1st April 2023 – (Hong Kong) In a bid to curb smoking, the Hong Kong government increased tobacco tax by over 30% in the latest budget announcement. However, this move seems to have backfired as it has led to a surge in the sale of illegal tobacco products. The price gap between legally sold and untaxed illegal tobacco products has widened, prompting smokers to switch to cheaper alternatives like illicit cigarettes or e-cigarettes.
In just three weeks since the tax hike, Hong Kong customs has seized over 68 million suspicious illegal cigarettes and approximately 6kg of untaxed tobacco products. This seizure figure is higher than the total amount of illegal tobacco products seized in the entire years of 2018 and 2019. This surge in illegal tobacco sales is a major concern for the government as it poses a significant threat to public health and national revenue.
Illegal tobacco syndicates are taking advantage of the situation by ramping up their promotion of illicit products. Flyers promoting illegal tobacco products. What’s more alarming is the emergence of illegal tobacco websites openly flouting the law by luring smokers into the illicit market. One such website, GOGOSMOKE, advertises tobacco products with prices as low as HK$22-28 per pack, well below the tax-inclusive price. These websites are indirectly admitting to evading Hong Kong customs duty and are violating the “Dutiable Commodities Ordinance,” which carries a maximum penalty of two years imprisonment and a fine of HK$1 million.
The websites are promoting obscure, unbranded tobacco products as an alternative to mainstream cigarette brands. Some of the websites claim that these “white-label” products are even better in quality than popular brands like Marlboro. The illicit websites also offer “free samples” of the products. This blatant advertising of tobacco products on the internet is prohibited under Hong Kong’s Smoking (Public Health) Ordinance. Legal experts suggest that these websites may have already breached the ordinance by enticing, recommending, and encouraging the purchase or use of tobacco products.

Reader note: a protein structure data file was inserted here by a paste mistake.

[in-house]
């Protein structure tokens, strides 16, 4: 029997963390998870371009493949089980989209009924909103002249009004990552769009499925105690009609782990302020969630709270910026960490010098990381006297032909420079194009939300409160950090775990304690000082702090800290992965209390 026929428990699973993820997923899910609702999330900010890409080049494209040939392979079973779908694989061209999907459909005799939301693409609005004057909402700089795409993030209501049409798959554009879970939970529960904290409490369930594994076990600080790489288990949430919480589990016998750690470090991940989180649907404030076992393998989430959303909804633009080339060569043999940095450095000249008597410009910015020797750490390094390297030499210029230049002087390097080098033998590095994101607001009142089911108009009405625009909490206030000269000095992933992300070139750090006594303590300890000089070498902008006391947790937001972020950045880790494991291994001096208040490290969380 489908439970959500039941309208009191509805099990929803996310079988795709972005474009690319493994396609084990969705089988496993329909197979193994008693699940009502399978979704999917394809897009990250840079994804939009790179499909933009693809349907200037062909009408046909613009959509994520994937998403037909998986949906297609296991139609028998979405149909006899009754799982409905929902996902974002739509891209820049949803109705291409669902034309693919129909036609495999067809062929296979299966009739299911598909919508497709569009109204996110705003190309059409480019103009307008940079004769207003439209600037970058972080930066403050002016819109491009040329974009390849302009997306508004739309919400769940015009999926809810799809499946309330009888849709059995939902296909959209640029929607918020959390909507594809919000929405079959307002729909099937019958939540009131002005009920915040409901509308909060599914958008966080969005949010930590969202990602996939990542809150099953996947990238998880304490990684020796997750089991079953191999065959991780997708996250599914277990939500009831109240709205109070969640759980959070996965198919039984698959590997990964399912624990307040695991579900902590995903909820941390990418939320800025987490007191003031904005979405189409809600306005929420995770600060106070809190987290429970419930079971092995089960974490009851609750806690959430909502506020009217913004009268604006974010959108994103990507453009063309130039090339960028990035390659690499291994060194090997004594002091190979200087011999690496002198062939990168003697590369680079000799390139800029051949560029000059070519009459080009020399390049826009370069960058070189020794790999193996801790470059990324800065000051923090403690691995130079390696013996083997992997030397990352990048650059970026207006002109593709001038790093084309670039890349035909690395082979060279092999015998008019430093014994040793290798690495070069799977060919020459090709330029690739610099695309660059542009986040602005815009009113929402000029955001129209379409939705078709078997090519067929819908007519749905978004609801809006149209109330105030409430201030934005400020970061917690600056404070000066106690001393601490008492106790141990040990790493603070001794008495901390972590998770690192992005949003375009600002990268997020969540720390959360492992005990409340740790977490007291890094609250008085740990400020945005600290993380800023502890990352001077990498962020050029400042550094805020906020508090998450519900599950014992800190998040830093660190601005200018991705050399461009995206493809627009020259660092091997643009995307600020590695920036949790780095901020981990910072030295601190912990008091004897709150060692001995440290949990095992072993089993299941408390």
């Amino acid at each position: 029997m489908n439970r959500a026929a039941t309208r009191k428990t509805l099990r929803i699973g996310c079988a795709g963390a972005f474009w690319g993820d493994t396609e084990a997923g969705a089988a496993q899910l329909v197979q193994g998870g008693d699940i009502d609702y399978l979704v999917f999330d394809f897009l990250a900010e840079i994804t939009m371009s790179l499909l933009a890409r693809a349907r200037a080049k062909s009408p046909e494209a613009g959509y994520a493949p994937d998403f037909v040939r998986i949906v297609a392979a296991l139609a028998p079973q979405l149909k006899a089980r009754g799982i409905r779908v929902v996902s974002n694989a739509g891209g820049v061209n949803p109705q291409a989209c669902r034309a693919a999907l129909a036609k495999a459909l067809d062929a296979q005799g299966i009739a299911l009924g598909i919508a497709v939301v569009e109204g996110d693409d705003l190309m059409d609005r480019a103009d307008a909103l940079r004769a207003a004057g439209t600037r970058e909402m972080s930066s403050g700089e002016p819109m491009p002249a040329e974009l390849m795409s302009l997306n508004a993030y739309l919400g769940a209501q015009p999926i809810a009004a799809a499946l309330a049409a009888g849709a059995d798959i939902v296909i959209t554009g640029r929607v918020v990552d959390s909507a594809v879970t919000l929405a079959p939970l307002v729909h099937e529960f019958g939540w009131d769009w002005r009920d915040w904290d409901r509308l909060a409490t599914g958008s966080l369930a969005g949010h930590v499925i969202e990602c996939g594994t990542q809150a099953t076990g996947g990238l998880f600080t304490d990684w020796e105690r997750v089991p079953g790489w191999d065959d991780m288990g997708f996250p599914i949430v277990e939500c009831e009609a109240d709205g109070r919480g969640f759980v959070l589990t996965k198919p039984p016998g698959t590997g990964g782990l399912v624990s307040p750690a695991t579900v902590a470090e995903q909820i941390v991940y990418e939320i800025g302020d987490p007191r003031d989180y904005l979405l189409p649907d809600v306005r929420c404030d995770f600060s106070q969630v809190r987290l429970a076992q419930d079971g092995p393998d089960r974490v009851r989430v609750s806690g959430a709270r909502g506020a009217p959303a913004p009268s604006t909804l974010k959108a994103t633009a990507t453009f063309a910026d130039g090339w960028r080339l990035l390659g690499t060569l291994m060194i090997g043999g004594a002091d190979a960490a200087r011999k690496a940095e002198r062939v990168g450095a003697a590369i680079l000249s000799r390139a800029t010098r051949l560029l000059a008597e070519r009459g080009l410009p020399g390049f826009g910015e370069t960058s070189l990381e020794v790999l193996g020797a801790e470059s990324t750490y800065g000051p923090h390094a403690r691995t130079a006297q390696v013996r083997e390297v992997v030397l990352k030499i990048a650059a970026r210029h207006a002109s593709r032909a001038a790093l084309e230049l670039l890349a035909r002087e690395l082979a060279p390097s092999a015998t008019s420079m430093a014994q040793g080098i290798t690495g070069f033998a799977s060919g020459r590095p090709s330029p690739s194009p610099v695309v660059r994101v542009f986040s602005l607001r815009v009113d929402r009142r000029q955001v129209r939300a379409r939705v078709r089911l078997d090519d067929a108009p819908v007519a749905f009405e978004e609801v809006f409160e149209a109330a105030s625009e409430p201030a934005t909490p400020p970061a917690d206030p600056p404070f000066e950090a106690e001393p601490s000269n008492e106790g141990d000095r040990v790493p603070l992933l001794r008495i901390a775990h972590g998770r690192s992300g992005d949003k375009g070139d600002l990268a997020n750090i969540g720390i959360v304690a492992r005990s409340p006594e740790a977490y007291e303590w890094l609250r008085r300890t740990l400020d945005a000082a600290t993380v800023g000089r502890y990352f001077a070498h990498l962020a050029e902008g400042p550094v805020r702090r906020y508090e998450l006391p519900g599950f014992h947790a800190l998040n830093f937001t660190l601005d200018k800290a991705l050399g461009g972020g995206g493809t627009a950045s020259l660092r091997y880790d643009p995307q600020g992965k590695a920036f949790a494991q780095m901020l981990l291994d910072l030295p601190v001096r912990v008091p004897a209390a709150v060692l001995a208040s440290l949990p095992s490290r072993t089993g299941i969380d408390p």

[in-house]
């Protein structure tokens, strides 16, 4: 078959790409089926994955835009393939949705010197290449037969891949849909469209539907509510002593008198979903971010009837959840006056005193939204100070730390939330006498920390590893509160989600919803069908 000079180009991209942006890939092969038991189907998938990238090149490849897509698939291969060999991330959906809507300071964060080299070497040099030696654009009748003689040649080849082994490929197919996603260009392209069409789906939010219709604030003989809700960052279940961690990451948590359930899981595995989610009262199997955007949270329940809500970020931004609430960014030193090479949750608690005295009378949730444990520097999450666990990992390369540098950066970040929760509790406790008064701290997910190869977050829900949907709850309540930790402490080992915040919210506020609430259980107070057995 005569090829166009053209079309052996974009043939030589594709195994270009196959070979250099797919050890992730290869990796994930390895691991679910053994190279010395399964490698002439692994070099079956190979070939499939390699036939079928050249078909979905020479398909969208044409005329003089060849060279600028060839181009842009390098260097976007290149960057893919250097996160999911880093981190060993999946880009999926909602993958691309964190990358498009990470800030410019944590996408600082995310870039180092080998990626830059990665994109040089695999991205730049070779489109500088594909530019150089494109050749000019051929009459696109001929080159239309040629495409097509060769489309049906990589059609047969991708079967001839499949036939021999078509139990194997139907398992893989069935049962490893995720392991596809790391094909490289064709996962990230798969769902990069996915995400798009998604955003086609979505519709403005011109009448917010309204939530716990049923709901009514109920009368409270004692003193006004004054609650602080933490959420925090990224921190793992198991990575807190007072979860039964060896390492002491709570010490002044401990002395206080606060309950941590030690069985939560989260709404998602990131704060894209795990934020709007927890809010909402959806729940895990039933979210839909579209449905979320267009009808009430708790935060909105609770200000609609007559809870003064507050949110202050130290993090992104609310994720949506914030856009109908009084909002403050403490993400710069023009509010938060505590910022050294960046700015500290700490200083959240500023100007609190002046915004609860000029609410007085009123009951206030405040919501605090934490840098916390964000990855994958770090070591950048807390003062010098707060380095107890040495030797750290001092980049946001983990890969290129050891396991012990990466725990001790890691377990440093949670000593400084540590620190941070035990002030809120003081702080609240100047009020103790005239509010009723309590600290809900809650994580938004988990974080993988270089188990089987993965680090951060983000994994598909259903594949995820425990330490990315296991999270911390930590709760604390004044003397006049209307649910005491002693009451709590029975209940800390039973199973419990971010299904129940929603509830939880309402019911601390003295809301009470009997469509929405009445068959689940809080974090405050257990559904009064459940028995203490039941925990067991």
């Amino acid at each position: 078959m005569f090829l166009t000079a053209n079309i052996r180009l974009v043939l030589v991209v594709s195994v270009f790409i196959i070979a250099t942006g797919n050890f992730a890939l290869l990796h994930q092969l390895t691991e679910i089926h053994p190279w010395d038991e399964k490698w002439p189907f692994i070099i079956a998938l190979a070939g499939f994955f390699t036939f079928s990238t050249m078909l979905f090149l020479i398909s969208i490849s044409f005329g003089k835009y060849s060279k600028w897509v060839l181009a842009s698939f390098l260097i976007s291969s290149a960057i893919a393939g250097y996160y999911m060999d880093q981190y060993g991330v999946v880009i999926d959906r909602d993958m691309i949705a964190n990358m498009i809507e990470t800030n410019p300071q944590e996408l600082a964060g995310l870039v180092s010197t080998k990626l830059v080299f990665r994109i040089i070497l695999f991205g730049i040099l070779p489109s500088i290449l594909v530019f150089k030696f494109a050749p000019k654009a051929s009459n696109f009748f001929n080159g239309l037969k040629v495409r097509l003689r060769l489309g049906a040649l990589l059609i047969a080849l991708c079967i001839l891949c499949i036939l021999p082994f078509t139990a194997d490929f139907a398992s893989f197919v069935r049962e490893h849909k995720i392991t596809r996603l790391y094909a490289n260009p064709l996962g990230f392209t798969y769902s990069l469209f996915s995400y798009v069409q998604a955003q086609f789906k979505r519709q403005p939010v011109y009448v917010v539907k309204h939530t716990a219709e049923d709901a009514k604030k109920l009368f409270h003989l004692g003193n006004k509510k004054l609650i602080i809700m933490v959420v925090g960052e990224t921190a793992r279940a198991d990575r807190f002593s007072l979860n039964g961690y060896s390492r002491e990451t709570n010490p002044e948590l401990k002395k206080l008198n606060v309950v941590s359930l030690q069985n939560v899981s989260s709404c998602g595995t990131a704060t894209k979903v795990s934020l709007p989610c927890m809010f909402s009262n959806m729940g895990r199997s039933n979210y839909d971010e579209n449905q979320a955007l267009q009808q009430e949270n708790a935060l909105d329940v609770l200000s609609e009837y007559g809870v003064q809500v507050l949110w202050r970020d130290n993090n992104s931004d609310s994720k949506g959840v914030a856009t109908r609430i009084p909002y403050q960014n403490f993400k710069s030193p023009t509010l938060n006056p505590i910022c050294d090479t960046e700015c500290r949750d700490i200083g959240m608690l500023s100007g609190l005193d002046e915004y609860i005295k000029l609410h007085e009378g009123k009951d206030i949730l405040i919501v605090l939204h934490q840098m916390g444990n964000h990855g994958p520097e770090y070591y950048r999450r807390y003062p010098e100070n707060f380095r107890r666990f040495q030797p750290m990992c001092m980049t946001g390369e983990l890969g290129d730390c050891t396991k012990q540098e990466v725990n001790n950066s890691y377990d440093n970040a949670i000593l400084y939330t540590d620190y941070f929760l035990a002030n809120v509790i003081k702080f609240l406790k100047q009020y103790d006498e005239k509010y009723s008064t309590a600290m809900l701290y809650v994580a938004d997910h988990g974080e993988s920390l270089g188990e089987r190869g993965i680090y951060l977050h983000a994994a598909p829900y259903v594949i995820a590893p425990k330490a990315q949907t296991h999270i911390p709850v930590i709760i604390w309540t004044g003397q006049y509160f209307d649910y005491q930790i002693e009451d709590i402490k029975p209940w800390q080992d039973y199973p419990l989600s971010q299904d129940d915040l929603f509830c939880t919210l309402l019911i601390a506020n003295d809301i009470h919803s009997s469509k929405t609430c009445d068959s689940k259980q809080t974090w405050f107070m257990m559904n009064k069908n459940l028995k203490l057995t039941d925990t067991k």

Lam Cheung-foo, chairman of the Hong Kong Newspaper Hawker Association (HKNHA), has expressed his anger at illegal traders taking advantage of the price difference and enticing smokers to buy illegal cigarettes. These actions not only disregard the ban on tobacco advertising but also refuse to pay tobacco taxes, openly challenging Hong Kong law and severely harming law-abiding traders in an unfair competitive environment. Lam is concerned that after the full implementation of the border checkpoint, smuggling activities such as “ant moving” will return and the problem of illegal cigarettes in Hong Kong will become more rampant. He said, “When cigarettes cost $50 per pack, many smokers would bring in two or three duty-free cigarettes when entering the border. Now that the price has risen to $80 per pack, more people will definitely take the risk. After the full implementation of the border checkpoint, smugglers will take advantage of the busy checkpoint and mix smuggled goods with normal goods to enter the border.”
Lam also pointed out that during the consultation period of the financial budget, the HKNHA has expressed concerns to the authorities many times. The tax increase will exacerbate the problem of illegal cigarettes, which will not help tobacco control but will also harm the livelihoods of tobacco vendors. As a result, Lam believes that it is time for the authorities and tobacco control groups to take action and fulfil their promises to prevent these illegal activities, increase public awareness of combating smuggling crimes, and bring these criminals to justice to reduce the harm of smoking and tobacco.